Charles Jencks’ home turned museum uses rich symbolism and wry humour to make serious points about PoMo, culture and the cosmos
My favourite museums are the houses of artists and architects: Dali, Barbara Hepworth, Ernő Goldfinger, Eileen Gray. Part of the appeal is simply nosiness, of course. But house-museums also illuminate the relationship between life and art, and present work in ways that are more direct, unmediated and immersive than any conventional exhibition. You get all that and much more at the Cosmic House, the eccentric, exuberant home of the late architectural theorist and designer Charles Jencks, which opened as a museum on 24 September.
Designed with his wife Maggie Keswick Jencks and architect Terry Farrell and completed in 1985, the six-year project to remodel an early Victorian house in west London was a kind of sequel to Jencks’ 1977 bestseller, The Language of Post-Modern Architecture. With PoMo degenerating into a superficial style, he wanted to demonstrate another way forward: an architecture of complex and meaningful symbolism. The result defies concise description, save to say that it has a richness and intensity comparable to Soane’s house.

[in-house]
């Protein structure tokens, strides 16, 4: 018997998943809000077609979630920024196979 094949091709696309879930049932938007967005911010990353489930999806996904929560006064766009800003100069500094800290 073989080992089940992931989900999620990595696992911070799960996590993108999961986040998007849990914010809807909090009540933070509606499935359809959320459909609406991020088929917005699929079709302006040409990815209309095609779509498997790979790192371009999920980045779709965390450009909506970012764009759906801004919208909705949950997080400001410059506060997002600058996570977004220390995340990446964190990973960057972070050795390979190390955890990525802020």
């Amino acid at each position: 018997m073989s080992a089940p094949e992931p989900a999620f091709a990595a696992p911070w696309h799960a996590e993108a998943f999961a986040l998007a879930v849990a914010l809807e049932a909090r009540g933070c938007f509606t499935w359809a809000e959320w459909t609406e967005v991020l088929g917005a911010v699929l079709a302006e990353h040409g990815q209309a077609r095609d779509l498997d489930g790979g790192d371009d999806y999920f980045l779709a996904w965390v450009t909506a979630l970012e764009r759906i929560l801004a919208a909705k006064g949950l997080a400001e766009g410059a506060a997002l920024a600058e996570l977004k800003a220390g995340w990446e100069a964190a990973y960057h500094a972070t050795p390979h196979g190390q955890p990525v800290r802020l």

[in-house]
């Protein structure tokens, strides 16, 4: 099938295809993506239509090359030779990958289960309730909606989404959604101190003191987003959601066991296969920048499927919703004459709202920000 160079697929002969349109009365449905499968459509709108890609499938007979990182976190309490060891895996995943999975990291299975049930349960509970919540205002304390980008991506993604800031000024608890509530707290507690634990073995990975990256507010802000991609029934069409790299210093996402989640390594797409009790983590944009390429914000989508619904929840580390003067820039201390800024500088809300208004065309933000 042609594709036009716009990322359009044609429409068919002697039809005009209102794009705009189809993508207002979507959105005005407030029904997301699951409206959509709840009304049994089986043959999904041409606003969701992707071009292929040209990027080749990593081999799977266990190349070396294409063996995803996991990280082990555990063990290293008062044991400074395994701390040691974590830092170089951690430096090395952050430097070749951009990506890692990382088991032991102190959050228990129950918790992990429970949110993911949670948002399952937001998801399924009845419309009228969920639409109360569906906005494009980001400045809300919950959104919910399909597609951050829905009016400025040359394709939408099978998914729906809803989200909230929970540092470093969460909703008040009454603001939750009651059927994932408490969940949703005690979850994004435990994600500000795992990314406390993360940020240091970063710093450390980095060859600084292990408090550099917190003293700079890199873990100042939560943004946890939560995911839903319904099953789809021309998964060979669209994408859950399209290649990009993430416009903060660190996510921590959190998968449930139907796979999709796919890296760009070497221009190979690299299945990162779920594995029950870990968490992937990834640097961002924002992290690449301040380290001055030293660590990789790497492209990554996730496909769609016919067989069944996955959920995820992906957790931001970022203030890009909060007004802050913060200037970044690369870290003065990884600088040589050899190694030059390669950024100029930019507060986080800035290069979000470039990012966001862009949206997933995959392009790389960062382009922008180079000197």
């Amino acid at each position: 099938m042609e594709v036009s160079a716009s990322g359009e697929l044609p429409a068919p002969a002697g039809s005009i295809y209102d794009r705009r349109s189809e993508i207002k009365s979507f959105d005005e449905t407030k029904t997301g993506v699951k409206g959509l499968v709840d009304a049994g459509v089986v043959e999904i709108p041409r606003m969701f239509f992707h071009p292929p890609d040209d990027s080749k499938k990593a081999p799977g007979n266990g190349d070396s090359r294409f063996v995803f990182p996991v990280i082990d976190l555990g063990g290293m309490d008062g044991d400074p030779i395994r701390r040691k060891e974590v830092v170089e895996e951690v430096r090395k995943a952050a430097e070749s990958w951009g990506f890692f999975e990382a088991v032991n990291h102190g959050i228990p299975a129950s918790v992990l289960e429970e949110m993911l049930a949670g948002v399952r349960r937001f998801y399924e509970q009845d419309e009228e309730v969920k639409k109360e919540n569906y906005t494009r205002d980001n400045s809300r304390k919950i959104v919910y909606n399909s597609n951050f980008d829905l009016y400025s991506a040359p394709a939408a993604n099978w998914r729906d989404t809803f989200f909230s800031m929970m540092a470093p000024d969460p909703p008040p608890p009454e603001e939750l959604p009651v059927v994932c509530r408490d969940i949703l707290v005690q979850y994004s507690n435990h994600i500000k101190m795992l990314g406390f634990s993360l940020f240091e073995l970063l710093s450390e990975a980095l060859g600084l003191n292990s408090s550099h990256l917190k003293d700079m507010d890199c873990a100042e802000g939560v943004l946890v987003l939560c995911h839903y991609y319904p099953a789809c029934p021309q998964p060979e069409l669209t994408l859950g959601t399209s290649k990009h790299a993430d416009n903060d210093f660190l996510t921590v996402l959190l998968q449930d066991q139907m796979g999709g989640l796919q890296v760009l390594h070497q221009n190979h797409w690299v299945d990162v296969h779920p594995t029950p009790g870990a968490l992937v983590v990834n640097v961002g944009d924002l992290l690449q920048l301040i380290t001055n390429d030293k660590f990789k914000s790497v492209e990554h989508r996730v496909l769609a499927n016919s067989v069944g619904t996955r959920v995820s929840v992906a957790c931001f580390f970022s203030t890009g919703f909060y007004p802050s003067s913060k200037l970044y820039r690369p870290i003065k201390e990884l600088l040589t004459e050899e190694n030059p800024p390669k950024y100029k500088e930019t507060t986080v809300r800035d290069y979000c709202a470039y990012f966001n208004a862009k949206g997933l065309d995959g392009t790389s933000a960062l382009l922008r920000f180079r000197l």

Jencks resolved to make a museum shortly before his death in 2019, and it has been realised by his daughter, the designer Lily Jencks, and the writer Edwin Heathcote, who Charles appointed ‘Keeper of Meaning’. When I visited they were still considering the finer details of presentation. How lived-in should the lightly restored rooms appear? How should Jencks’ customarily messy desk be dressed? ‘We don’t want it to look like he has just stood up and left’, said Lily, ‘but nor do we want the house to be too aestheticised’.